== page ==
Despite the NHL adding a 31st franchise mere weeks ago in Las Vegas, many are already looking ahead and speculating where the league’s 32nd will land.
Sure, the main frontrunners are Quebec City, a market with a new arena who’s application was essentially put on hold last month; and Seattle, a neighboring city to Vancouver who some believe is a success story just waiting to happen.
But if there’s one thing we learned about the NHL in this latest round of expansion it’s that the process is open to any market who meets the league’s guidelines. No one will receive preferential treatment just because they’ve been through the process once already or because they’ve been deemed as a “frontrunner.”
In other words, when expansion opens back up it’ll be an organized free-for-all and Quebec City and Seattle (if they choose to apply the next time around) will have to compete alongside anyone else who comes to the table.
And who might those other candidates be, if anyone? There’s always speculation that a group in Toronto could emerge, or Portland might try to make a play to expand the league into the Pacific Northwest.
But seeing that the NHL’s expansion in non-traditional markets is really starting to pay off now, don’t rule out another non-traditional outpost — like the city of San Diego, California.
Before you write the idea off as crazy, consider a few key points.
Just recently, the San Diego Union-Tribune reported that AEG, the company that was instrumental in building the T-Mobile Arena, the facility that was the lynchpin in Las Vegas’ bid for their NHL expansion franchise, is looking to build a new facility in San Diego.
If built, the proposed arena would be constructed where Seaport Village is currently and it’s expected to seat 18,000 and be built to NHL specifications.
Like the Staples Center in Los Angeles, it would be surrounded by shopping, dining and hotel options and maybe most importantly, the project would be privately financed. San Diego’s current arena, the Valley View Casino Center (formerly the San Diego Sports Arena) where the American Hockey League’s San Diego Gulls play, is seen as an obsolete facility that is unable to attract major concerts and sporting events due to it’s logistical constraints.
In other words, building a state-of-the-art facility in “America’s Finest City” could be a big lure to the NHL much in the same way it was in Las Vegas.
Not only would a new arena be attractive from a cosmetic point of view, but the hockey market in San Diego has had an impressive showing in recent times.
When the Anaheim Ducks set up their AHL shop in San Diego, the objective was to have their farm system close by for call-up’s and in turn, it would allow the franchise to do some marketing in the city.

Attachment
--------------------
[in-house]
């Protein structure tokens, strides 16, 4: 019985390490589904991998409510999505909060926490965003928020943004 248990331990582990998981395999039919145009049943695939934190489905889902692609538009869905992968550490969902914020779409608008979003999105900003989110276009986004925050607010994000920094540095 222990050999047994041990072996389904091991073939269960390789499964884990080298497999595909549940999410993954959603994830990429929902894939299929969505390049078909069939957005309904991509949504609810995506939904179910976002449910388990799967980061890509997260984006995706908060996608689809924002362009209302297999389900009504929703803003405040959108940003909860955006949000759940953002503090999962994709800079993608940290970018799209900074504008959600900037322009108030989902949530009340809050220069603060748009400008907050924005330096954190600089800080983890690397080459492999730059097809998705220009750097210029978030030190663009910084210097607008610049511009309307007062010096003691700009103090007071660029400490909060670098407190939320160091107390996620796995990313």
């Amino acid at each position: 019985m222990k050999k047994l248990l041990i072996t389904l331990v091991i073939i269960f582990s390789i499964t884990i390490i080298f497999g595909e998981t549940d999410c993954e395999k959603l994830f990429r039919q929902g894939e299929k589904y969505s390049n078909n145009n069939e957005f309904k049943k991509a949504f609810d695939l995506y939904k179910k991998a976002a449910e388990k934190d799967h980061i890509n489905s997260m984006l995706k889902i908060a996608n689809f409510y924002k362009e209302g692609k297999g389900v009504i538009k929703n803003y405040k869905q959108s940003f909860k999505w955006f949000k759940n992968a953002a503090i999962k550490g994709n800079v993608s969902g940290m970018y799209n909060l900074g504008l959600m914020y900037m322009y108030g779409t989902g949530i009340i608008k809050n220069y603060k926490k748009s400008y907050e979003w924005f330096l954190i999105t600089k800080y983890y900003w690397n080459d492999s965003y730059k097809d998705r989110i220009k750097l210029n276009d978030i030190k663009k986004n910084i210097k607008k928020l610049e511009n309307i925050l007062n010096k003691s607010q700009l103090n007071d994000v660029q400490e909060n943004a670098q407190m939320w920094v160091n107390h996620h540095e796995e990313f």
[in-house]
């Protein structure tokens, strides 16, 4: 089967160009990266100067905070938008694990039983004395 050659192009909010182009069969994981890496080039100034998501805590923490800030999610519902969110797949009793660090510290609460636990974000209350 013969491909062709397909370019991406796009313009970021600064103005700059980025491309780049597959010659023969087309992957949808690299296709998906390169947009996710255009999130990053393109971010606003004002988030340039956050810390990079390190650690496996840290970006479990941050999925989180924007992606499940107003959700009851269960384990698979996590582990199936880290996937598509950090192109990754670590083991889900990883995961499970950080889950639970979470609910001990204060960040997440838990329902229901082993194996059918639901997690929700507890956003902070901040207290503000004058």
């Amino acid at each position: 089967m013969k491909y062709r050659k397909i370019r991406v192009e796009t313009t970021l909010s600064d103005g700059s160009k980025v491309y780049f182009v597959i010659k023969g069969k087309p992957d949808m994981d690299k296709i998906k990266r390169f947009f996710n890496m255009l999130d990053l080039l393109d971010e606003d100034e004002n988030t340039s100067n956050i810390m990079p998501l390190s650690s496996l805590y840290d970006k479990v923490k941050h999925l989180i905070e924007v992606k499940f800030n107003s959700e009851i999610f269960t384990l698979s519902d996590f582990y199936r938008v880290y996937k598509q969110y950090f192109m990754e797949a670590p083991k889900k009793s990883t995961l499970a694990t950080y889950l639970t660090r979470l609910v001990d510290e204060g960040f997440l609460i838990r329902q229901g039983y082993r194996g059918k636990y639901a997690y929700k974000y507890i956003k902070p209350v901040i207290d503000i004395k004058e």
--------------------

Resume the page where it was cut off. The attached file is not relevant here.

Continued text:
But what transpired last season far exceeded anyone’s expectations. The Gulls ranked second in the league in attendance — just behind longtime staple Hershey — averaging 8,675 fans in a building that seats just under 13,000 for hockey.
The interest in minor league hockey in a city that has NFL and MLB options shows that there’s an appetite for the game in San Diego and a willingness for the city to get behind a winner, as the Gulls were able to reach the playoffs in their first AHL season.
And if the new downtown arena is built, it could also give pause to the NHL and its Board of Governors, a group that has shown eagerness to breach new markets. Not to mention, if the NFL’s Chargers bolt for another city, that would up valuable sports dollars in San Diego that could be filtered to the NHL.
Are there potential downfalls to expanding to San Diego? Absolutely.
A potential San Diego franchise would be the fourth NHL franchise in California and the third alone in Southern California. The Ducks would also lose marketing territory and their convenient AHL location.
In some ways it feels like the league would be splitting a slice of the pie another way instead of making the pie as a whole larger, one of the reasons why the NHL has been hesitant to expand to Canadian markets like Quebec City or Southern Ontario.
Plus, San Diego sports fans are notorious for being fickle. Will they still show up in numbers to pay for NHL-caliber season ticket prices, especially if the team is losing?
Never mind the fact that a deep-pocketed investor has made no overtures about owning an NHL team in the city.
But for now, don’t count San Diego out. It seems to be in a very similar position Las Vegas was just a few years ago, if not better.
And you know the players would love the weather.